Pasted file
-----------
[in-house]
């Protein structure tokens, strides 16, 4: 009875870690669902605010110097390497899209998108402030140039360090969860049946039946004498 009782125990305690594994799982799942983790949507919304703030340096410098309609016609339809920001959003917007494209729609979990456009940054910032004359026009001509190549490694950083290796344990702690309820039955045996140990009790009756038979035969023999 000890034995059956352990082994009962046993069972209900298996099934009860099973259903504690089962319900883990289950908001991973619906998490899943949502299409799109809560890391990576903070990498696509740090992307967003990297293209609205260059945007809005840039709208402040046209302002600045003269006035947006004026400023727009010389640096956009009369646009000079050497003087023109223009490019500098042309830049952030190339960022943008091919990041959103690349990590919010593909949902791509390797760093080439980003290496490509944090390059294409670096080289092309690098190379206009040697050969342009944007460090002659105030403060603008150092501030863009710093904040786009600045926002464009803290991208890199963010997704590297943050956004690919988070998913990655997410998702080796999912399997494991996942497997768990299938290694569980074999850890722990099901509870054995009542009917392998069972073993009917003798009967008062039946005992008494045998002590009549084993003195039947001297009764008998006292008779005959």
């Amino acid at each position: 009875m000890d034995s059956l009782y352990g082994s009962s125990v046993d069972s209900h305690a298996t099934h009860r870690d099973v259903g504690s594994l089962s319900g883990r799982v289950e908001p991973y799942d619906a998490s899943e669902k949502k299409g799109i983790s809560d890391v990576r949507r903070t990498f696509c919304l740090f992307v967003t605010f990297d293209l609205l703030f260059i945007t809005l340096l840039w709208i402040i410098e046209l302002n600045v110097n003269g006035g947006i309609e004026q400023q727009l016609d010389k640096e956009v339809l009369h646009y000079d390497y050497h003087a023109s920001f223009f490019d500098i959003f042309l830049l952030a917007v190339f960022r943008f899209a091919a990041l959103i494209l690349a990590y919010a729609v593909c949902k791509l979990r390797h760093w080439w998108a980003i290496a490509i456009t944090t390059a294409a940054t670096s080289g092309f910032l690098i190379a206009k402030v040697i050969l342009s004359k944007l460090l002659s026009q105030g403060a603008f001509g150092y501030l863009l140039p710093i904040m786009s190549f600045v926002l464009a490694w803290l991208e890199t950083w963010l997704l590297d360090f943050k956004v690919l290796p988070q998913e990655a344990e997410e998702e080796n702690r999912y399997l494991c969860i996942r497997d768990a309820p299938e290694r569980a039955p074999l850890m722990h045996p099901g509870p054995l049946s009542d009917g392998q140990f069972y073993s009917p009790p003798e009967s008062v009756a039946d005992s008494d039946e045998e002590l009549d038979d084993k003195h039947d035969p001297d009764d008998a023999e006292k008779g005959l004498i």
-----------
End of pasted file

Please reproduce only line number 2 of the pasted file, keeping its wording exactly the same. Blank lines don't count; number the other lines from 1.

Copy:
């Protein structure tokens, strides 16, 4: 009875870690669902605010110097390497899209998108402030140039360090969860049946039946004498 009782125990305690594994799982799942983790949507919304703030340096410098309609016609339809920001959003917007494209729609979990456009940054910032004359026009001509190549490694950083290796344990702690309820039955045996140990009790009756038979035969023999 000890034995059956352990082994009962046993069972209900298996099934009860099973259903504690089962319900883990289950908001991973619906998490899943949502299409799109809560890391990576903070990498696509740090992307967003990297293209609205260059945007809005840039709208402040046209302002600045003269006035947006004026400023727009010389640096956009009369646009000079050497003087023109223009490019500098042309830049952030190339960022943008091919990041959103690349990590919010593909949902791509390797760093080439980003290496490509944090390059294409670096080289092309690098190379206009040697050969342009944007460090002659105030403060603008150092501030863009710093904040786009600045926002464009803290991208890199963010997704590297943050956004690919988070998913990655997410998702080796999912399997494991996942497997768990299938290694569980074999850890722990099901509870054995009542009917392998069972073993009917003798009967008062039946005992008494045998002590009549084993003195039947001297009764008998006292008779005959």